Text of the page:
Point of View

Healthy benefits if Obamacare survives

October 30, 2012 

As election day approaches, health care reform stands at an historic crossroads. Will we continue to implement the Affordable Care Act, as President Barack Obama wants, or repeal the 2010 health reform law, as Gov. Mitt Romney pledges to do?

We often hear about how Obamacare will help the uninsured, most of whom live in working families but lack access to affordable insurance. Indeed, the law will make health insurance more accessible and affordable for those who don’t have it. Over the next decade, 30 million Americans will gain coverage as they obtain tax credits to buy private insurance or are included in Medicaid.

But what about those of us who already have health insurance?

Obamacare offers important new benefits and protections to persons who now buy their own health insurance, or get Medicare or health benefits at work. For many with health insurance who now face costly gaps in coverage, Obamacare already does and will continue to make a big difference.

What would be lost if the act is repealed?

Medicare’s prescription drug benefit has a “doughnut hole” that forces those with high annual costs for prescriptions they need to pay full price. Obamacare has already begun to close that hole – Medicare beneficiaries are now receiving a 50 percent discount on brand name drugs, a benefit that saved 4 million Medicare beneficiaries an average of $600 last year. And Obamacare will close the gap in Medicare prescription coverage entirely over the next decade.

Under the act, North Carolina seniors on Medicare now get a free annual wellness checkup. They also receive free preventive screenings for cancer, high cholesterol and other potential problems. In 2011, over 32 million Medicare beneficiaries around the country used such free preventive health services.

Obamacare pays for these new Medicare benefits by trimming excess payments to insurance companies and other health care providers. Slowing how fast Medicare spending grows this way will also slow the rise of Medicare premiums, deductibles and copayments. This makes Medicare cost less for the seniors and persons with disabilities.

For North Carolinians and other Americans who already have health insurance at work or buy it themselves, Obamacare requires new benefits from – and creates new rules for – insurance companies that make coverage more secure and comprehensive.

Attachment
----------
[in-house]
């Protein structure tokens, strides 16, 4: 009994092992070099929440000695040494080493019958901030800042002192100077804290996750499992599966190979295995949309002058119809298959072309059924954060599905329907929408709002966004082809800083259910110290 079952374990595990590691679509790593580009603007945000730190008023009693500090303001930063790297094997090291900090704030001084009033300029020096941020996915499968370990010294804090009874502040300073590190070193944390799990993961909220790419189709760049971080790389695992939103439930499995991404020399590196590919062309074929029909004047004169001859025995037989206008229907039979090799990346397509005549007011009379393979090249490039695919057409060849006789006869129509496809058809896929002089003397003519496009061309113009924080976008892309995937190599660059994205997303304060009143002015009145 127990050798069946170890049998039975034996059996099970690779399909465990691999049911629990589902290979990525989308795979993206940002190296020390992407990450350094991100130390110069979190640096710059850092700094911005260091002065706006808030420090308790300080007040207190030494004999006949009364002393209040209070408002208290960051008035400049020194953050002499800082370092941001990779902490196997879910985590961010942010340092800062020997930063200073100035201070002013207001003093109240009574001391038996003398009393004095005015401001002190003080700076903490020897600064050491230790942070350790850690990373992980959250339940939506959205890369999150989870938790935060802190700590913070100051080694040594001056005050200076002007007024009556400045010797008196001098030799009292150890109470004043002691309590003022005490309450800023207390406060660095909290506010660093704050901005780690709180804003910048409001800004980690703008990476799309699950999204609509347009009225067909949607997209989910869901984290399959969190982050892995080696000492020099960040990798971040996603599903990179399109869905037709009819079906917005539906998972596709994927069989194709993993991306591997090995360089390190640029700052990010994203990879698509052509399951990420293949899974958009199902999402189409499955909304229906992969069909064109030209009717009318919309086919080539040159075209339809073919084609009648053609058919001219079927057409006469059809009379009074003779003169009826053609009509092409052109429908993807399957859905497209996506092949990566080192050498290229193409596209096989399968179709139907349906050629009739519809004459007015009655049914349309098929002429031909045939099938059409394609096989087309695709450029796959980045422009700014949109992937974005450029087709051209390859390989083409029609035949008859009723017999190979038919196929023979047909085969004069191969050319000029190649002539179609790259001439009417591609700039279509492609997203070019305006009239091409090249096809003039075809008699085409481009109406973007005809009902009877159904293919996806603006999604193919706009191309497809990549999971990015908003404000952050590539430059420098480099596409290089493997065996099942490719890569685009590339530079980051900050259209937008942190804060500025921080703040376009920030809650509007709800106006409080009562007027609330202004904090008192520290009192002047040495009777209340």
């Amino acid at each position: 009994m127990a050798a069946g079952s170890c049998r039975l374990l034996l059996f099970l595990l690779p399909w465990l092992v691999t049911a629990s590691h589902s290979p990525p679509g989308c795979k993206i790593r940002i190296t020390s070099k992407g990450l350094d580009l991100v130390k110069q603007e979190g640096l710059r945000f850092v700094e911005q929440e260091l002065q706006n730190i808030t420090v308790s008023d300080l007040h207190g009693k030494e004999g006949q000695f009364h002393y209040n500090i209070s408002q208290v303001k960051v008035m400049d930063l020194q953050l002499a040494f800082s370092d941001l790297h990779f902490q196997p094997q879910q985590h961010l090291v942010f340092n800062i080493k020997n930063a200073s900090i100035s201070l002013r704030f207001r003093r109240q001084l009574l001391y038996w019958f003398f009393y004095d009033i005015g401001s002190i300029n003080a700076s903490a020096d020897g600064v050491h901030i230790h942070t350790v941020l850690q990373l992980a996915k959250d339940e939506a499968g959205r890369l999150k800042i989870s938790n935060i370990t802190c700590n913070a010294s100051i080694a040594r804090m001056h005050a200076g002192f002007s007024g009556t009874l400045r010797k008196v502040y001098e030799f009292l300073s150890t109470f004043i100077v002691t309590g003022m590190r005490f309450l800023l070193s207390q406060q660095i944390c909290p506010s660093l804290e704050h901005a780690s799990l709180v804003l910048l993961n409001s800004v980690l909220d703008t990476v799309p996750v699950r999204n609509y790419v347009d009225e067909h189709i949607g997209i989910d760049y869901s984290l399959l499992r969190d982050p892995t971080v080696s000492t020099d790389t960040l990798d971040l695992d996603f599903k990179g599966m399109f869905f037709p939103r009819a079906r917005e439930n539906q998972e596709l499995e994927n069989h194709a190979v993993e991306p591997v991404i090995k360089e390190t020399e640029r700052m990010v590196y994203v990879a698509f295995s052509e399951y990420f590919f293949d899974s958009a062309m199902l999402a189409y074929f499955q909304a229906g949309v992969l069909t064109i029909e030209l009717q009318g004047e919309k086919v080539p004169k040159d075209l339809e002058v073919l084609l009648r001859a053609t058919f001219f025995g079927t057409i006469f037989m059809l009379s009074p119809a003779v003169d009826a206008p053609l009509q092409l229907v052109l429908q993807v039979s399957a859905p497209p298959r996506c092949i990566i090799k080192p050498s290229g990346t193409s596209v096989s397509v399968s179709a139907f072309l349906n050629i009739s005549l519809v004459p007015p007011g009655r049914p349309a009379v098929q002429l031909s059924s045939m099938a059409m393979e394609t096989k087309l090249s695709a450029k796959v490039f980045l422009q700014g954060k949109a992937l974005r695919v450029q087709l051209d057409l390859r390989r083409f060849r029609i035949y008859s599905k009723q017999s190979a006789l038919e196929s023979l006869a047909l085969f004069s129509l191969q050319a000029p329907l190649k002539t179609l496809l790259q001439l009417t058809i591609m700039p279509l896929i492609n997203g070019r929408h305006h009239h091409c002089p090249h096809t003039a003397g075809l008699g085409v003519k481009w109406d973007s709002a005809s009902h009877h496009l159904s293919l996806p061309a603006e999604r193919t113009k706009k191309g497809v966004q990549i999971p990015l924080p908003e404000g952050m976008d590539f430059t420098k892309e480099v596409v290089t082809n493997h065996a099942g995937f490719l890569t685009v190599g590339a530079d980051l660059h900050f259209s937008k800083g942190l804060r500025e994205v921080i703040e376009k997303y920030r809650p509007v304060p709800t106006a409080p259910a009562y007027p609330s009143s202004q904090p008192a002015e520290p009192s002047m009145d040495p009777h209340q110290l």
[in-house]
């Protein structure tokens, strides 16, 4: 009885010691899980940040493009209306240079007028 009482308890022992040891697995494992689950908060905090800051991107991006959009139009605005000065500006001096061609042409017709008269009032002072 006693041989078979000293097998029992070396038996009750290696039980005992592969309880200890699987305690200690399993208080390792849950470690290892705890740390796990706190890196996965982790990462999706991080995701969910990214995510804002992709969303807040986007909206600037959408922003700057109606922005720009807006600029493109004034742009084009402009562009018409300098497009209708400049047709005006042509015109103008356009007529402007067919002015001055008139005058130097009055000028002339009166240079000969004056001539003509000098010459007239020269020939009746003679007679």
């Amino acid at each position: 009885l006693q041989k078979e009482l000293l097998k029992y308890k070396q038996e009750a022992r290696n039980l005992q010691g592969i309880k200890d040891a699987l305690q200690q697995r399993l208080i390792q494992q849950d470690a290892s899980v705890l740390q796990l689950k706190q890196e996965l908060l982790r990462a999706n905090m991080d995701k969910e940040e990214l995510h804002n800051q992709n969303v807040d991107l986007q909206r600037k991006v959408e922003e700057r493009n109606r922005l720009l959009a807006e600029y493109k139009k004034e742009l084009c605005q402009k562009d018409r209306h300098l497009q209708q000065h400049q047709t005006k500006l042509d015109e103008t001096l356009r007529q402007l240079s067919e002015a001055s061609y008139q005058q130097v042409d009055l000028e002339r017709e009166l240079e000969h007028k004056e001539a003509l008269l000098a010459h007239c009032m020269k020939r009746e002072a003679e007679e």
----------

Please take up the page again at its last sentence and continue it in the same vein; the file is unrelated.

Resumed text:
Young adults, for example, can now stay on their parents’ health insurance plans until they are 26. Three million young adults have already gained insurance coverage as a result of this policy. And under Obamacare, insurance plans in the individual market will have to cover maternity care, and no plan will be able to charge women higher rates just because they are women, ending gender discrimination in health insurance.

Plus, insurance companies can no longer impose lifetime limits on coverage and, as of 2014, they will no longer be allowed to set annual coverage limits. The end of these caps will provide critical financial relief for families who face catastrophic medical bills.

Insurers must also now cover children with pre-existing health problems. As of 2014, they will have to do that for adults, too. They will also be stopped from charging people with pre-existing conditions higher premiums. New health insurance plans must now include preventive health screenings at no charge.

Obamacare requires insurance companies to spend 80 to 85 percent of all the premium dollars they collect on medical care services and quality improvements – not on administrative costs. Insurers that do not do that must refund part of the premiums to individual consumers or employers. In 2012, under Obamacare, insurers paid their customers about $1 billion in such rebates.

Repealing the Affordable Care Act would not just dramatically increase the number of Americans without health insurance coverage. It would also make coverage less secure for those who already have health insurance, depriving them of valuable new benefits and protections against insurance industry abuses.

The stakes in this election for health reform are enormous. As North Carolinians go to the polls, we should remember that our votes will help determine the future of the American health care system. Moving forward with the Affordable Care Act is vital to guarantee health security for all Americans, both those of us who are insured today and those of us who are not.

Jonathan Oberlander is a professor of social medicine and health policy and management at UNC-Chapel Hill.

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